Dragon Half Vol. 1 Featured Reviews 

“Dragon Half” Omnibus Collection Volume 1

By | May 1st, 2018
Posted in Reviews | % Comments

This book is utterly shameless and I write this in the most positive manner possible. There is no joke so low it won’t go to, no gag too dumb for it to try, and it delivers them in the steady pace of a M134 Minigun. A lot of them are groaners, several would probably make you feel a bit like a creep just for reading them, but the fact is that every single page of this book tries its hardest to make you laugh and many of them succeed.

Cover by Ryusuke Mita
Written, Illustrated and Colored by Ryusuke Mita
Translated by Andrew Cunningham and David Lumsdom
English Lettering by Laura Heo

Mink has fallen for the dreamy idol, Dick Saucer, but there’s a problem: Dick’s not just an idol–he’s a dragon slayer, too…and Mink is half dragon! Now Mink and her friends must set out on a quest to destroy the Demon Lord Azetodeth and gain a potion that will make Mink human! Will Mink find true love or is this doomed to be a fetch quest failure?

“I may disapprove of a movie for going too far, and yet have a sneaky regard for a movie that goes much, much farther than merely too far.”
– Roger Ebert

There are over 300 pages in this volume, the first of three, and every single one them is drawn and written in the maniac glee of a class clown that just had a gallon full of sugar-infused caffeine dropped down his throat. It starts of at top speed, in the first five pages we get a fight scene, some violent slapstick and a suggestive scene of our (still teenaged) heroine, and just keeps gathering pace. The plot does not so much “breathes” as it moves with lightning speed from event to event, from gag to gag; and the book is all the stronger for it.

Humor is a notoriously poor traveler. This is especially true when you have to cross both a cultural and lingual and temporal barrier. After all, the original manga is almost 30-year-old by this point, and so many of its reference points (and there are a lot of references here) are not based on concepts I’m unfamiliar with. Kudos than to Ryusuke Mita, and the team at Seven Seas responsible for the localization and translation, for making me smile at least once par page. While I have no doubt that many of jokes are radically different in the original tongue, there’s a gag based on the “hail HYDRA” I doubt the original mangaka intended, none of them feel out of place: mostly because “Dragon Half” feels like a world of pure nonsense, everything can happen and at some point it probably will.

The world of this manga may start of as Dungeons and Dragons pastiche, down to enemies cribbed wholesale from an early 1980s Monster’s Manual, but the creator has fun adding modernistic elements: idol-singers, televisions, charted flights. Thankfully while the author is obviously self-aware the manga itself mostly avoid winking at the reader, rather than pointing out its own absurdity it just lets it be.

Ryusuke Mita’s pencils are the true stars of the show: while he starts off a bit awkward you can see his storytelling advancing in leaps and bounds as the manga continues, honing his ability to deliver gags. His biggest asset is, I believe, his unwillingness to confine himself to a particular style of illustration: characters can shift mood and presentation, several times in the same page, which helps sell the idea of a world that is unmoored from the normal conventions of adventure story. Mita masters, in particular, the use of the wild reaction shot which both sells the previous gag while becoming a joke by itself.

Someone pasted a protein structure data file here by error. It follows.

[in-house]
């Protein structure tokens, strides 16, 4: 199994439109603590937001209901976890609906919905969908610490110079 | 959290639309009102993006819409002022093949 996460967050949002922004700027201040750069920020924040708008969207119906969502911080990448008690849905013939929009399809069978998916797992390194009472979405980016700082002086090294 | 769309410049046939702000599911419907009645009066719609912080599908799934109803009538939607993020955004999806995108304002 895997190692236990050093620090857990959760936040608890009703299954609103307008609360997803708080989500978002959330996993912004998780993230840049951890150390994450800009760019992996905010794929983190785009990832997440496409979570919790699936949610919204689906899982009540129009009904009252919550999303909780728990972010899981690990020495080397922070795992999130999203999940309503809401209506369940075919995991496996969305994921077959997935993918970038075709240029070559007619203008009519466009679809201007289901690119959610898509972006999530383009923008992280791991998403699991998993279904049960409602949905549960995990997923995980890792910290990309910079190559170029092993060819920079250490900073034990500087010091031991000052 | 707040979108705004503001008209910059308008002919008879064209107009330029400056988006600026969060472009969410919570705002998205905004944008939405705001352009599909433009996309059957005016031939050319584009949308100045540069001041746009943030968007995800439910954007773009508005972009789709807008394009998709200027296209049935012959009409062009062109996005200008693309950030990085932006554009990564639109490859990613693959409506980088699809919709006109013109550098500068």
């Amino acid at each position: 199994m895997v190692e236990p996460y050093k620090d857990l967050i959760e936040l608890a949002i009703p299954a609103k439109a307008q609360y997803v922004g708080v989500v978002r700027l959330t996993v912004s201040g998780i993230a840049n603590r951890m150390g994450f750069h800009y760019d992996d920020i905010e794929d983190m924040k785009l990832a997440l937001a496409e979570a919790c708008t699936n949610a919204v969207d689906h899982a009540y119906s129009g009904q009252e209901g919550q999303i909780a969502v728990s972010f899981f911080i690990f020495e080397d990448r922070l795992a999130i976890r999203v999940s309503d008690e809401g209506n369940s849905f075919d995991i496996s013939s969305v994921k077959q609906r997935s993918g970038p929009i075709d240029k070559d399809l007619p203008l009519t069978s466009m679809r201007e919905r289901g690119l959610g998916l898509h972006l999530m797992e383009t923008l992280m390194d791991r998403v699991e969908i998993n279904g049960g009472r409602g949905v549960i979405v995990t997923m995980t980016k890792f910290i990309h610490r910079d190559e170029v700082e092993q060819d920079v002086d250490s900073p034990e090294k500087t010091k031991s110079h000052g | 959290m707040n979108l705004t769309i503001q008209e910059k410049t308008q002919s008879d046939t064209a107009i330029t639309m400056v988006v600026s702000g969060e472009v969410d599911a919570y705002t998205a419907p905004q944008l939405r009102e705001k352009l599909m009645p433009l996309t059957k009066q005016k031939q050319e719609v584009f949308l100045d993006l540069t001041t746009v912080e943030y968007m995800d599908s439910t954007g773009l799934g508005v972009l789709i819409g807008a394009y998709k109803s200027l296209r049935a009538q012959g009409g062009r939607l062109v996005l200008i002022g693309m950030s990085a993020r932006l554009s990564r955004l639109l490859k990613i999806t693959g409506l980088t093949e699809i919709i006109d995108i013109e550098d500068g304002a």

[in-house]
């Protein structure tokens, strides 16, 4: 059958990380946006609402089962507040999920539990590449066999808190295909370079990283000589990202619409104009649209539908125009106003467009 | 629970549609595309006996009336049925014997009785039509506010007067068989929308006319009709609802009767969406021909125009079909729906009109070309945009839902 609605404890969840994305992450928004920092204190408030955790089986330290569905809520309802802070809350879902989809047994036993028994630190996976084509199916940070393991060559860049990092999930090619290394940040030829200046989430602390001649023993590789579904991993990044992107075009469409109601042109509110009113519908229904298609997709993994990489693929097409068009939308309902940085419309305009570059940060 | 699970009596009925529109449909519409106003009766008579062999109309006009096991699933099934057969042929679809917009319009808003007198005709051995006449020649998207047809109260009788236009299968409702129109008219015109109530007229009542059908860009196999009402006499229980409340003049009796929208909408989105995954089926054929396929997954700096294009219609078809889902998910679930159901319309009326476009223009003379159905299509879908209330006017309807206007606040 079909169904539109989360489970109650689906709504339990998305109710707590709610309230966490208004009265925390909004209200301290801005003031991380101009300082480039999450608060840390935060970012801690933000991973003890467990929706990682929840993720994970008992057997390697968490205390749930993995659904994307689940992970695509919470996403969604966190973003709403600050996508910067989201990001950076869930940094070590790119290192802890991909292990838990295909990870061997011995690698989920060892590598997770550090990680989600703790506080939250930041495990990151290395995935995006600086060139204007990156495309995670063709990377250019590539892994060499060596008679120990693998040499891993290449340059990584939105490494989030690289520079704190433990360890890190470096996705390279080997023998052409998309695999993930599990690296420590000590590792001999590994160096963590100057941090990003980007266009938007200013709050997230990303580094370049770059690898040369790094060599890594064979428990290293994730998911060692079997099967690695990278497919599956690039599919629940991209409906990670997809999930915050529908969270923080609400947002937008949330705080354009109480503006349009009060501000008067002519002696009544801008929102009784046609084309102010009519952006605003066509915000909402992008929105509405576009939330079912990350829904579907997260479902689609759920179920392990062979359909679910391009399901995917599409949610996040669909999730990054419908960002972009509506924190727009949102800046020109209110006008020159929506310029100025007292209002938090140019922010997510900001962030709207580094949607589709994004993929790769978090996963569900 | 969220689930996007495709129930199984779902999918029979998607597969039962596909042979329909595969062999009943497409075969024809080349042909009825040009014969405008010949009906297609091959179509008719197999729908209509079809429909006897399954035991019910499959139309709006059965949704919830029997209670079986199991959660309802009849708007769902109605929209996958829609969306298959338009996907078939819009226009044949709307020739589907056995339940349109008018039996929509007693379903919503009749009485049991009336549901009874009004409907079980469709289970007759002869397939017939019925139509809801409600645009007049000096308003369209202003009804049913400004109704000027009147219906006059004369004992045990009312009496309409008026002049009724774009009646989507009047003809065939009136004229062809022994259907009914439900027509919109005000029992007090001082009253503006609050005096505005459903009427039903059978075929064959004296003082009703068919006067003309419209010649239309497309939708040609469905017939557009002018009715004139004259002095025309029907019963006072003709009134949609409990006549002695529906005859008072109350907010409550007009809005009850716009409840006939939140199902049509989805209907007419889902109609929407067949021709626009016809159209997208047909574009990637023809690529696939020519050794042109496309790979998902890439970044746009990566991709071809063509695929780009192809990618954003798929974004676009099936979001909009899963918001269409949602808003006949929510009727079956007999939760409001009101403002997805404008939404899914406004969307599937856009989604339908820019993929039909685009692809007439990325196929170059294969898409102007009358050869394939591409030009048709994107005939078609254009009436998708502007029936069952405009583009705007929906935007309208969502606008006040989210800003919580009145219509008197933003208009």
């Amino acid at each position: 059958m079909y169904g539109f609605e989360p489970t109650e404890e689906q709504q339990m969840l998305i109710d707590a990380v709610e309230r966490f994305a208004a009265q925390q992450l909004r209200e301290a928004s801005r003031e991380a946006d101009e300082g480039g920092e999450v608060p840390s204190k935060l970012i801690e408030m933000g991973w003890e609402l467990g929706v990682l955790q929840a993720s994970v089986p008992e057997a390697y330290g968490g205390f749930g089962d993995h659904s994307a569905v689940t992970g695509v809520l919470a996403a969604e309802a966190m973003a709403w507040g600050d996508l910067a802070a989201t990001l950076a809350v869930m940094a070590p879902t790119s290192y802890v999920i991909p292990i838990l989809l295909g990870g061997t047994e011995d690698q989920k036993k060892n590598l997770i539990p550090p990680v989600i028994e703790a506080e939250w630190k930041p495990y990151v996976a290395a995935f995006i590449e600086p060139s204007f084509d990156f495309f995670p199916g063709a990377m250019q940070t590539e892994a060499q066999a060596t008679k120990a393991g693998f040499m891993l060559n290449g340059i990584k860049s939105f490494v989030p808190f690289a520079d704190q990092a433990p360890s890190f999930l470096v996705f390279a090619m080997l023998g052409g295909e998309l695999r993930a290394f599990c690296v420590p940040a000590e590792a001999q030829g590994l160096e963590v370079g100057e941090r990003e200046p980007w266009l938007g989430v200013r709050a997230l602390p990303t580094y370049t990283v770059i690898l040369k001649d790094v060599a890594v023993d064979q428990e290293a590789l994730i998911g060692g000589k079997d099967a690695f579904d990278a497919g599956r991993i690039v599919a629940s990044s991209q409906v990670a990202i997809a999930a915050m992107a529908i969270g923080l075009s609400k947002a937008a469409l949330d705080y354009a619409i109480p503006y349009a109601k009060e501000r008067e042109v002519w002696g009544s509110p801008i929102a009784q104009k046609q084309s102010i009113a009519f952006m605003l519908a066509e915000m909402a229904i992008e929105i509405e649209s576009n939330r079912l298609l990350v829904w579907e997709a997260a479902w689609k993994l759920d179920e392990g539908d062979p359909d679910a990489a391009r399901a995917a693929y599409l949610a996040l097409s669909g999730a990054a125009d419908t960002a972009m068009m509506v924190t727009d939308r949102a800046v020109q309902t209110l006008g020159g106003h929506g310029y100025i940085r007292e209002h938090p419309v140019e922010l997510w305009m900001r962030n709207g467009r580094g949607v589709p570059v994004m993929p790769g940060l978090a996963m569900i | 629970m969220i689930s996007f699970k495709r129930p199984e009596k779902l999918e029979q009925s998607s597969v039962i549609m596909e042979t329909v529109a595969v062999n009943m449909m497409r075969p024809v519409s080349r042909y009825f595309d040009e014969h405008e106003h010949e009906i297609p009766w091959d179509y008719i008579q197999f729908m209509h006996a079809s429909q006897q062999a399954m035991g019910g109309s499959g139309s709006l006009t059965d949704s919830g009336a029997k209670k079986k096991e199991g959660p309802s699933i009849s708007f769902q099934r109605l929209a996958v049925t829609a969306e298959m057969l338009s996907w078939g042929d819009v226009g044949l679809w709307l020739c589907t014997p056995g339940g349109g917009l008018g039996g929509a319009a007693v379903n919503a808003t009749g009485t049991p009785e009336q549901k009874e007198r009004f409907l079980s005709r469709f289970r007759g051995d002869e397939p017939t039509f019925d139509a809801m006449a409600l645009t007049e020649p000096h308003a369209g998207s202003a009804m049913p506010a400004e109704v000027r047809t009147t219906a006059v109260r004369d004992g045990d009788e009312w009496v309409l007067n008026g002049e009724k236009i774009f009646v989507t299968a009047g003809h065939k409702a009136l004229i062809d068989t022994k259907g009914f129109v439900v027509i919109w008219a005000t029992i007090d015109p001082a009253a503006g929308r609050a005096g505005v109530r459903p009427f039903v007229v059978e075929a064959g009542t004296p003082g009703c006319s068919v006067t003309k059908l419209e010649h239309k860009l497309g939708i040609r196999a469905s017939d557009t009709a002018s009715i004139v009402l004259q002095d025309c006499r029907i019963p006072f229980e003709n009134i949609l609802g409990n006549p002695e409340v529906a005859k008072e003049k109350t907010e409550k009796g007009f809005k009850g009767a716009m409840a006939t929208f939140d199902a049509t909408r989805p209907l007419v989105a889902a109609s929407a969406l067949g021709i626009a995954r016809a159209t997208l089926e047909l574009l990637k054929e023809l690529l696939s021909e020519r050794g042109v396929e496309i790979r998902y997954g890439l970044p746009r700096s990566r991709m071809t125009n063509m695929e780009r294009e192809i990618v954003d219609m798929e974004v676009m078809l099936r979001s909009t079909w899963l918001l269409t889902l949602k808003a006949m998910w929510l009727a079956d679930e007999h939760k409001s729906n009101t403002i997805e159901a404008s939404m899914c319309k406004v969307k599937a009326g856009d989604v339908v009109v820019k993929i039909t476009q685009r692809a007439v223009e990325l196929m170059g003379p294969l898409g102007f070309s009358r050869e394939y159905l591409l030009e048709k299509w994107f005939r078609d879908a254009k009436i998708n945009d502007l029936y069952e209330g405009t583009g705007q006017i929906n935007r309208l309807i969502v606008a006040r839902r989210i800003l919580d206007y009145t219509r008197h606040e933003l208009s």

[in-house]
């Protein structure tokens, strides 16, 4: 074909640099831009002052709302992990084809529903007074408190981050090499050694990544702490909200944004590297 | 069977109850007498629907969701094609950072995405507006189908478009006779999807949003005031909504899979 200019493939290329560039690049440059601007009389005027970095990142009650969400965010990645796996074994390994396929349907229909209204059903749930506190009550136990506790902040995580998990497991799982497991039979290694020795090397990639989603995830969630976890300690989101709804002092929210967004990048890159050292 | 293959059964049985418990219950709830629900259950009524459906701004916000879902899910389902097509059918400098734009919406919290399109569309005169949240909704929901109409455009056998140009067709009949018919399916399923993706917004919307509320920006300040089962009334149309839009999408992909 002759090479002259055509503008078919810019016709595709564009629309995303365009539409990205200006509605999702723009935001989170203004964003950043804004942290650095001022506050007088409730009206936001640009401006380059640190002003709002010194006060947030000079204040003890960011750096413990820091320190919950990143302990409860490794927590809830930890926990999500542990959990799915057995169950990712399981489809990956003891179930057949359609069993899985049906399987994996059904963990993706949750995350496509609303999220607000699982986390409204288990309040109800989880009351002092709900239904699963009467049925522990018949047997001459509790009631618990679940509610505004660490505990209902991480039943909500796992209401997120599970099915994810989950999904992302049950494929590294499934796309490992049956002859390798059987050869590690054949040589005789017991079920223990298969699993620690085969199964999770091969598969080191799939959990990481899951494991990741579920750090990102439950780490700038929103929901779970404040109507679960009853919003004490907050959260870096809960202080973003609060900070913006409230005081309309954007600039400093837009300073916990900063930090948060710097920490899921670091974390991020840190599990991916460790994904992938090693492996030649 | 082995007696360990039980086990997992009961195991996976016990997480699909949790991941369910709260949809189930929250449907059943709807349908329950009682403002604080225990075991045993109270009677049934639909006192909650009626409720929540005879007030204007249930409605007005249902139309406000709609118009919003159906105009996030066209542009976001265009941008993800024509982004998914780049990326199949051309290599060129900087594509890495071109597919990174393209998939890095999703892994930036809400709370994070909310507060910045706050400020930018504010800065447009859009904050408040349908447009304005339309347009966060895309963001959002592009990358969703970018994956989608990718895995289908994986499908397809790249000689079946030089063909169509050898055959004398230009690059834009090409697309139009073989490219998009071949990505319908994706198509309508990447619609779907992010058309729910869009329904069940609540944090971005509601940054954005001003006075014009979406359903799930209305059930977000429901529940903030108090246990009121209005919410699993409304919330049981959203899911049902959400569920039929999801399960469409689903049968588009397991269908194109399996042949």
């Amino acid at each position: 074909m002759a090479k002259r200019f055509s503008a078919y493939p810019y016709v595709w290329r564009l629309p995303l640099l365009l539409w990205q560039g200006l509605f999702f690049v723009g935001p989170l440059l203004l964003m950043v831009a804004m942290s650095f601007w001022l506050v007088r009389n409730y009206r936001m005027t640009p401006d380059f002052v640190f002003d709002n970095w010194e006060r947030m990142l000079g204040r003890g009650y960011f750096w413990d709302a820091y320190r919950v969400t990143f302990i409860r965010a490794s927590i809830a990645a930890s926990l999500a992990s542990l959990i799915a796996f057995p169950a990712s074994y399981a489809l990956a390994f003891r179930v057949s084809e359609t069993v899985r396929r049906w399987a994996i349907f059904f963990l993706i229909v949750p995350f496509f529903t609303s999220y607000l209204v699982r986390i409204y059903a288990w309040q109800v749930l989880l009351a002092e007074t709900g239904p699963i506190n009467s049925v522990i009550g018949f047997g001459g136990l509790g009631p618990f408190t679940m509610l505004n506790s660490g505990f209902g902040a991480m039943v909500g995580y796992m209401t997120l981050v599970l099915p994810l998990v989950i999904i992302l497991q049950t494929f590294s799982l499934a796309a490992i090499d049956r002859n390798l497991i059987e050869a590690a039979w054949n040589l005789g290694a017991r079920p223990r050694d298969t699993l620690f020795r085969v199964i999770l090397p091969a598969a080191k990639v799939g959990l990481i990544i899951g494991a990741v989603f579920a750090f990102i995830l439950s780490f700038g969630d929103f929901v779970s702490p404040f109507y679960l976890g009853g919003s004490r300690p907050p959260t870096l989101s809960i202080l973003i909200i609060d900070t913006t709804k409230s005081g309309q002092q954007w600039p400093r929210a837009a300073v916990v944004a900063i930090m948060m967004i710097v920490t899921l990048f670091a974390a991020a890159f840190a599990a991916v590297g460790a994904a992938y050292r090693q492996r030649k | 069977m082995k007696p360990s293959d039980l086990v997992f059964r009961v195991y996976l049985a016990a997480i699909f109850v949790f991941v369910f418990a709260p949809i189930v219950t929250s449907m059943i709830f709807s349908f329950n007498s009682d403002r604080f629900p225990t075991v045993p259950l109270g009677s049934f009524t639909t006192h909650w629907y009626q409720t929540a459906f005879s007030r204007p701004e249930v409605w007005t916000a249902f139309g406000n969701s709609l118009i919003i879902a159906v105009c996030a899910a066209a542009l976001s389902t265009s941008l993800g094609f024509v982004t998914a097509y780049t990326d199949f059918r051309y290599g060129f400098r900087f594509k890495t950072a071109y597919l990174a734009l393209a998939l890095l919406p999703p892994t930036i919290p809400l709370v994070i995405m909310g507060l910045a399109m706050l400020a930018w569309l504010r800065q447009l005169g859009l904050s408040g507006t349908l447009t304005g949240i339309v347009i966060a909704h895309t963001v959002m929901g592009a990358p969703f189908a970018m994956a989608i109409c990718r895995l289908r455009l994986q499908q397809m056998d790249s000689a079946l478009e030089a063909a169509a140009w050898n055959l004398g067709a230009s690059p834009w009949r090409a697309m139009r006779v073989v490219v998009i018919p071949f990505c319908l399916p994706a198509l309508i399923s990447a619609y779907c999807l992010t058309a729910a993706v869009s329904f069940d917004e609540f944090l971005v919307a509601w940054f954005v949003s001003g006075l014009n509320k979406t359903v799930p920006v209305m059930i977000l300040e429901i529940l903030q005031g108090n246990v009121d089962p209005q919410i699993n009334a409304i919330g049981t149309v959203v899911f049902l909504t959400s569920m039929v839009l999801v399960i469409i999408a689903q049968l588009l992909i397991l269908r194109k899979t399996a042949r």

This manga is also a lesson in artistic development: compare the rather oddly told first chapter, in which the energetic nature of his causes him to run through the choreography of the action so quickly one is not really sure what is going on (we start with a panel of Mink threatening a monster with a punch but the location of the monster and the position of her hands makes it really unclear how she reached over to it) to the last third of the book in which the page build becomes more flowing and self-assured.

Continued below

Reading “Dragon Half: Omnibus Edition 1” is like watching a stand-up comedian going from his first five-minute spot on amateur night to headlining a Netflix special in one go. Do note- being that I am neophyte in the world of manga it could just be me growing used to the particular rhythms of this type of storytelling and that more experienced readers will manage to go with the flow from page one.

On the negative side I will mention, once more, that this book is often very sexualized, with much of the focus on the various teenaged protagonists losing cloths and being just-nearly showing off breasts and asses. I was not disturbed too much, the over the top tone of the book allowed me to take pretty much everything it threw at me in stride as part of the gag atmosphere, but some readers might want to take note.

Yet despite “Dragon Half” being story with an obvious young-male-reader in mind, and despite the plot being centered around achieving the affection of an older man, there is something honest about the comradery of the girls. They fight and bicker and use each other and yet remain true friends; they all end up with rounded personalities (more or less) – with characters that feel bigger than limitations of the plot; they might be used as pin-ups every once in a while, but they never end up as just that.

Tom Shapira

Writes for Multiversity, Sequart and Alilon. Author - "Curing the Postmodern Blues." Israel's number 1 comics critic. Number 347 globally. he / him.